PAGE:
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3 Ways to Stop Having the Same Fight Over and Over

Spoiler alert: You're not arguing about what you think you're arguing about.

Source: massimofusaro/Shutterstock

September will always be back-to-school season in my mind––the sadness of summer ending, the excitement of seeing old friends again. All of those memories from childhood are good to hold onto. Some things from childhood are best left behind, however, such as childhood wounds. They represent a heavy book bag that weighs you down even in adulthood—and they can bring your relationship down, too.

In my decades as a marriage and family therapist, I have encountered innumerable couples and individuals whose emotional baggage from childhood harms their current relationship. They can't figure out why they keep having the same arguments or why little annoyances erupt into huge fights. In our sessions, I often find that the solution is something I call "reality testing."

Reality testing is just what it sounds like—testing how real the fight, and your feelings, are. Reality testing breaks down into three steps:

1. Identify your real feelings.

Anger almost always covers up truer, deeper feelings. You feel angry when your partner RSVPs you for a party you hadn't yet agreed to go too, or when he or she tells you they like you in blue when you're wearing a green shirt. You must look past the initial angry feeling and consider whether or not there's another emotion bubbling up as well.

You don't feel angry because of the RSVP; you feel like your partner is trying to control you. You don't feel angry because your partner said you look good in blue; you're scared your partner doesn't like the way you look right now. If you let yourself really delve into your feelings, you'll discover there's more there. That other emotion is the real feeling.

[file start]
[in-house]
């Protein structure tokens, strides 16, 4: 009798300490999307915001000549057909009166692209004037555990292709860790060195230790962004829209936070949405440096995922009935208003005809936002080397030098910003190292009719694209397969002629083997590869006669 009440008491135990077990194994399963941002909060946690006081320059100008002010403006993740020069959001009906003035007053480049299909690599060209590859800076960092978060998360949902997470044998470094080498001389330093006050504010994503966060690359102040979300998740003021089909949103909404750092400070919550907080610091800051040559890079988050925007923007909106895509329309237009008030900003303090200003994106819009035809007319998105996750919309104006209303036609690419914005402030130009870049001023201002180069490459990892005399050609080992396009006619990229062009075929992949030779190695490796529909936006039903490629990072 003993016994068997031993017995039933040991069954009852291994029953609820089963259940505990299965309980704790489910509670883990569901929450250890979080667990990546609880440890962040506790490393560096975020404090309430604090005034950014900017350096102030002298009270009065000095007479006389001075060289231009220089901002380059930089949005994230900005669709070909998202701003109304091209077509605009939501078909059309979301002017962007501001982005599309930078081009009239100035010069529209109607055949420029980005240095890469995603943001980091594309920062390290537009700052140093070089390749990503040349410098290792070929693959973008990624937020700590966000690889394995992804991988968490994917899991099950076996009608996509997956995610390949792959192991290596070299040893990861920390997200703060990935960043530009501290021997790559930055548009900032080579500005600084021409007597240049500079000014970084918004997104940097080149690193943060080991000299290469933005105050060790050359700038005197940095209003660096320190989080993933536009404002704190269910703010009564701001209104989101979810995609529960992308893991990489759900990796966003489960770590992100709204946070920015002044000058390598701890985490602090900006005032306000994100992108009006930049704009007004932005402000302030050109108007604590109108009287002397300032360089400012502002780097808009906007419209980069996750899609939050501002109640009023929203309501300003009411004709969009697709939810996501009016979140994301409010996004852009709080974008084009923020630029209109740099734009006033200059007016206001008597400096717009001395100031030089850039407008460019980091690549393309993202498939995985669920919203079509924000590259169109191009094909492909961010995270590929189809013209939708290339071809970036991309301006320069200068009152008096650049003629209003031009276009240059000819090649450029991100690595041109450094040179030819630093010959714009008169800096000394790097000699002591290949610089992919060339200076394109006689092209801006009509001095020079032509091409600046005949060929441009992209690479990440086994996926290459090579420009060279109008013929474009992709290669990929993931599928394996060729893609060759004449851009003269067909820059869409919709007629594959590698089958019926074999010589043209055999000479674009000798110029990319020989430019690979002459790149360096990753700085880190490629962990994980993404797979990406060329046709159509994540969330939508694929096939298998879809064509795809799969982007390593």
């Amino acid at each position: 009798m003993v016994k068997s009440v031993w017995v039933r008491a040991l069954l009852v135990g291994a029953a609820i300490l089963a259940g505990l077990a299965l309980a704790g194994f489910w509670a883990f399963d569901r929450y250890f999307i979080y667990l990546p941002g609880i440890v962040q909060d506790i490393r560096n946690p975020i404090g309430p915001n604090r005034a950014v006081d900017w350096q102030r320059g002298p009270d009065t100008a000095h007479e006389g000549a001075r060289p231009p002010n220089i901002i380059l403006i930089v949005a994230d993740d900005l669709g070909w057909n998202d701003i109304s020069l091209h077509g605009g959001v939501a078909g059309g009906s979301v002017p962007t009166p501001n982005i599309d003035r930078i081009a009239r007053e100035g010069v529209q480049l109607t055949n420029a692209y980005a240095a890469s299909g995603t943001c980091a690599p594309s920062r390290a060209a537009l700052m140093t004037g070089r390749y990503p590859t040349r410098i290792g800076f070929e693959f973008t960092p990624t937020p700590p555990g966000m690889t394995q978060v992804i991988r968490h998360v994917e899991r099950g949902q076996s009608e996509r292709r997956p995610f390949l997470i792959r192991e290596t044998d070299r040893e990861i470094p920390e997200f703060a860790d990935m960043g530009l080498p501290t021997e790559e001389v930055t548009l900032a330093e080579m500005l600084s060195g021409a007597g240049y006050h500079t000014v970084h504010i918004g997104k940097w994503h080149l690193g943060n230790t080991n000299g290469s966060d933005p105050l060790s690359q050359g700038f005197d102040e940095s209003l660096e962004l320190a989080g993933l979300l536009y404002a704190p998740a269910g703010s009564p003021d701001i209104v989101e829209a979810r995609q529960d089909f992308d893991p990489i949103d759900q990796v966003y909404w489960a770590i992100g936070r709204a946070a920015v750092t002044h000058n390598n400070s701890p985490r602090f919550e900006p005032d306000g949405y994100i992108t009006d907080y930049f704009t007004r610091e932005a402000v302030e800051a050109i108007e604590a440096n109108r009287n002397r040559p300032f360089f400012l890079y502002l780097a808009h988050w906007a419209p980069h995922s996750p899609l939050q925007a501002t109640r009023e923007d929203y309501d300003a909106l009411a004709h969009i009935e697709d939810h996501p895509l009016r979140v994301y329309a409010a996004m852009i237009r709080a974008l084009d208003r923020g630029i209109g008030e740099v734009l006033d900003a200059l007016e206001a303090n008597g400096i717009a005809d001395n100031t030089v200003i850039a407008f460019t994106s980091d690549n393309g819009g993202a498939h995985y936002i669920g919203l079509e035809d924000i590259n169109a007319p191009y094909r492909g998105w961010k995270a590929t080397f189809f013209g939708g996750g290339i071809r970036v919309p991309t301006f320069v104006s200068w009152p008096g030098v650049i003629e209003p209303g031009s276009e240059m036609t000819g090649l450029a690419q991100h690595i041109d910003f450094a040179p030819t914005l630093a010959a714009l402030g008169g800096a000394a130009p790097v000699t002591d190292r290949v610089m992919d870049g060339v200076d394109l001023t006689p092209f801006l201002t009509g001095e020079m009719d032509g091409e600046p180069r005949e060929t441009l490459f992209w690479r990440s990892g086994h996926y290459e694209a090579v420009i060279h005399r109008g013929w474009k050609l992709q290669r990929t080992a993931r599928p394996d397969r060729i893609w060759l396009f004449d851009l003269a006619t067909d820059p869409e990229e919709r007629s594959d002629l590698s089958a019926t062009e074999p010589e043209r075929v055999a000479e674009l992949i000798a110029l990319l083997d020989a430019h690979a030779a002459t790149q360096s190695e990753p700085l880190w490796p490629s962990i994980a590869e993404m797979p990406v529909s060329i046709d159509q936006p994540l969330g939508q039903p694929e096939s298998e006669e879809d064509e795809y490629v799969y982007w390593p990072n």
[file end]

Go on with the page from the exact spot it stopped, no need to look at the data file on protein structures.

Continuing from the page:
2. Assess their truth value.

Once you have connected with your feelings, you can examine their accuracy . Is your partner actually trying to control you? They want you to go to the party with them because they enjoy spending time with you; it was your dad who overbooked you and made you join every club at school. Is your partner actually criticizing your appearance? They paid you a compliment when they said you look good in blue; it was your middle-school classmates who routinely made fun of what you wore.

Don't kid yourself that childhood is "long ago and far away," or that you're "so over" childhood experiences you still recall with fear. These wounds will continue to pull you into the past until you assess their truth value.

One way to find the truth is to look at it from outside of your self. Considering other potential points of view, and what your partner might really be thinking, is a good way to get a clearer view of yourself and your issues. Or, you can take the direct route and just ask your partner to tell you the truth.

3. Reconsider the encounter and react appropriately.

Now that you know how you're really feeling, and you know how to check your feelings against the facts, you can differentiate what you assume you know from what you definitely know. You can think about what your partner did or said that upset you clearly and rationally, instead of filling in the blanks and overreacting.

When you're stuck in a fighting pattern and can't figure out why, the solution is reality testing. These three steps will help you to recognize when childhood baggage is dictating your relationship with your partner. When you can do that, I guarantee your relationship will become more honest, intimate, and fulfilling.

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